Georgia man sues Dinesh D'Souza and pals for falsely portraying footage of him using drop box as crime in bullshit 2000 Mules 

One-word newscast,
because it's the same news every time…

Climate change isn't 'coming', it's underway. It'll kill billions, and we're not doing squat about it.

All cops are bastards, or they know who the bastard cops are and do nothing about it, which is the same thing.

Republicans are the enemy of common sense, common decency, simple truth, and democracy.

Other links I liked 

Halloween was once so dangerous that some cities considered banning it 

Little girl having a tea party with a lobster and a hawk in 1938 

The Pope does not approve of porn. 

Weird Al 

Inventions from the past 

Vladimir Demikhov

♦ ♦ ♦

♫♬  Mix tape of my mind  ♫

• "Don't Do Pharmaceuticals" by Luther Wrong and the Rights

• "Pure Imagination" by Willie Wonka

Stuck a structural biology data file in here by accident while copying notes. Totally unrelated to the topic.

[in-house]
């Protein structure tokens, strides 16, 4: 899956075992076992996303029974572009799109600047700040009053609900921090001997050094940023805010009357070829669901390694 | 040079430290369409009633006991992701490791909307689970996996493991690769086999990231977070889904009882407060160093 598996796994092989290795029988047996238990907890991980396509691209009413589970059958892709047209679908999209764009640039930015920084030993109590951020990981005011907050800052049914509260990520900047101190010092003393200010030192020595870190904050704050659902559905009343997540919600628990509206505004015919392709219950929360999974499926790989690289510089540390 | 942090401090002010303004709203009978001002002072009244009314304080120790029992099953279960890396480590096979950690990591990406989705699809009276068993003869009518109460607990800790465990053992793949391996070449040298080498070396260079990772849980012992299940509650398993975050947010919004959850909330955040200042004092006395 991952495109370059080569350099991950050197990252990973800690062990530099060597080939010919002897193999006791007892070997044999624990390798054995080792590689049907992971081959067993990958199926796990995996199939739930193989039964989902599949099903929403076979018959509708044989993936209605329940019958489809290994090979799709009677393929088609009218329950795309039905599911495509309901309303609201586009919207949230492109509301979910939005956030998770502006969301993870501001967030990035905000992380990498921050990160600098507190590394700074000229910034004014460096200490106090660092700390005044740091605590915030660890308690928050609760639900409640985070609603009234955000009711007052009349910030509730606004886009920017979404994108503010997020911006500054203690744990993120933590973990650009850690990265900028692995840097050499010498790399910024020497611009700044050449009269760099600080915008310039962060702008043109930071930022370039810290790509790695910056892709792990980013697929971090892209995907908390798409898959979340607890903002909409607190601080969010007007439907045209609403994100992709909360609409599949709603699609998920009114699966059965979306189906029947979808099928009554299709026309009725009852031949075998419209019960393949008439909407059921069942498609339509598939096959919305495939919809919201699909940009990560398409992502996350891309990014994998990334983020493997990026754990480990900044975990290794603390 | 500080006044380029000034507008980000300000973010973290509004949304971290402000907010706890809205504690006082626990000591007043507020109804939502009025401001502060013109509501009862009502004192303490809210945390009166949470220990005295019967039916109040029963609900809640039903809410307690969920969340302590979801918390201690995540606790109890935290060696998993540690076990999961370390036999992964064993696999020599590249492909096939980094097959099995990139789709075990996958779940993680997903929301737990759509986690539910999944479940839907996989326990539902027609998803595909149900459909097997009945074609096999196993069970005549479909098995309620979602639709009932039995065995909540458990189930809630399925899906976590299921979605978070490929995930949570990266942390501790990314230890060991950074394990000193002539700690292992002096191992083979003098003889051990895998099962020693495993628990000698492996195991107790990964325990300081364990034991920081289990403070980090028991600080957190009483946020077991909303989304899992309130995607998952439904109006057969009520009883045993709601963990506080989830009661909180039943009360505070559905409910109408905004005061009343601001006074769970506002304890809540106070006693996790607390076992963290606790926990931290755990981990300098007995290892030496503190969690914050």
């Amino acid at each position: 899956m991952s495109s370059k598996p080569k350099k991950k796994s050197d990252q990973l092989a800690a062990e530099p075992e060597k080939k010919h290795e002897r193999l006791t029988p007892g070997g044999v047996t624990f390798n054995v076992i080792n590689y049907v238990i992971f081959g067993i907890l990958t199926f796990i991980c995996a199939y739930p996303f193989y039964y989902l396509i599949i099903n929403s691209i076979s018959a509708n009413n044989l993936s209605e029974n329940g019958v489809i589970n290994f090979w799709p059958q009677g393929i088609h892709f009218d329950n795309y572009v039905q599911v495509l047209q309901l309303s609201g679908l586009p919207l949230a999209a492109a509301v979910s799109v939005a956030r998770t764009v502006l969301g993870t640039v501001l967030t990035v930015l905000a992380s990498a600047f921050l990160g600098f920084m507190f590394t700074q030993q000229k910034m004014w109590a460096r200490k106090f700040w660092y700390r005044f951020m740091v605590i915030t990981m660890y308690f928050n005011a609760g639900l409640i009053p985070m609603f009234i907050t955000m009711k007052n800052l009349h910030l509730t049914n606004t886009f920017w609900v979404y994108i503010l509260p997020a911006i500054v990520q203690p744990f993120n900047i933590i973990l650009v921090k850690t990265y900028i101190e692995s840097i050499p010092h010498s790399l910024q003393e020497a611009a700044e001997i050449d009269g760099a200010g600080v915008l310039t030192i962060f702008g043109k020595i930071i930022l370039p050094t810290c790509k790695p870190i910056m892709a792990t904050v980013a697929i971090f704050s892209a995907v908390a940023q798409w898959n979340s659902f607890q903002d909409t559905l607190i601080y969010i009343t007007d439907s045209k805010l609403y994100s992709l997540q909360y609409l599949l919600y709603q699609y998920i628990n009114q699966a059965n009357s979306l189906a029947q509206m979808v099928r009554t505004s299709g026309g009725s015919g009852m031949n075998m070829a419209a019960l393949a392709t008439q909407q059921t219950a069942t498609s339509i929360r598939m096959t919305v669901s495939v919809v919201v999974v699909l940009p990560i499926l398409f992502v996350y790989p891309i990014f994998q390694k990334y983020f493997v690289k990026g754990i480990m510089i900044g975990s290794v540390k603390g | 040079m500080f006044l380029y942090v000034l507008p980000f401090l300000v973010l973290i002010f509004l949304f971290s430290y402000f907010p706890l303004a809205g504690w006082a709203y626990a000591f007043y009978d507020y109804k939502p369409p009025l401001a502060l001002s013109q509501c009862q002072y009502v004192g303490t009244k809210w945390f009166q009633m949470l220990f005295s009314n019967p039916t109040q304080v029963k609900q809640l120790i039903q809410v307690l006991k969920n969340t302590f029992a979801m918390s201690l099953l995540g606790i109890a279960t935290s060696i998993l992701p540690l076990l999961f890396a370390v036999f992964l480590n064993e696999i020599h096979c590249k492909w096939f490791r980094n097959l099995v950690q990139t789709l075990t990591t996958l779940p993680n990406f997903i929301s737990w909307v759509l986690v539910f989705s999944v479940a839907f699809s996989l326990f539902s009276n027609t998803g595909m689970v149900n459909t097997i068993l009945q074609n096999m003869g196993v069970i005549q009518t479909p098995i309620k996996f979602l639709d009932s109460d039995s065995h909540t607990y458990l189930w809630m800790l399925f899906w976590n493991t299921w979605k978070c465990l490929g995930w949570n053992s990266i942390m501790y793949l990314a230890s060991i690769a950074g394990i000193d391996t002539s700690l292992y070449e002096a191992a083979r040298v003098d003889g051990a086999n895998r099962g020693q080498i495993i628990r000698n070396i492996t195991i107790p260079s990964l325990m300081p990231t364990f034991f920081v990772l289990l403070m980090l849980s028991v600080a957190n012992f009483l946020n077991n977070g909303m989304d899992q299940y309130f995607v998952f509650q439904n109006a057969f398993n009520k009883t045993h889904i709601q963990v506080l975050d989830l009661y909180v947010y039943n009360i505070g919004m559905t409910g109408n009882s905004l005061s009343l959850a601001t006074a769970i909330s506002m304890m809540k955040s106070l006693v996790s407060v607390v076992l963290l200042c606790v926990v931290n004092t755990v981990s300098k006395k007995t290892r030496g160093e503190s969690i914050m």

♦ ♦ ♦

The End

Charley Trippi 

Roger Welsch 


Cranky Old Fart is annoyed and complains and very occasionally offers a kindness, along with anything off the internet that's made me smile or snarl. All opinions fresh from my ass. Top illustration by Jeff Meyer. Click any image to enlarge. Comments & conversations invited.
Tip 'o the hat to Linden Arden, ye olde AVA, BoingBoing, Breakfast at Ralf's, Captain Hampockets, CaptCreate's Log, John the Basket, LiarTownUSA, Meme City, National Zero, Ran Prieur, Voenix Rising, and anyone else whose work I've stolen without saying thanks.
Extra special thanks to Becky Jo, Name Withheld, Dave S, Wynn Bruce, and always Stephanie...


  1. Jerry Lee Lewis died last night. He was an early and fundamental building block of Rock 'n' Roll, and he lived a life that should have spawned 20 obituaries by now. The Killer was 87, although he was 154 in rock years. He was playin' the piano in his sleep with his seventh wife, Judith when the last curtain went down.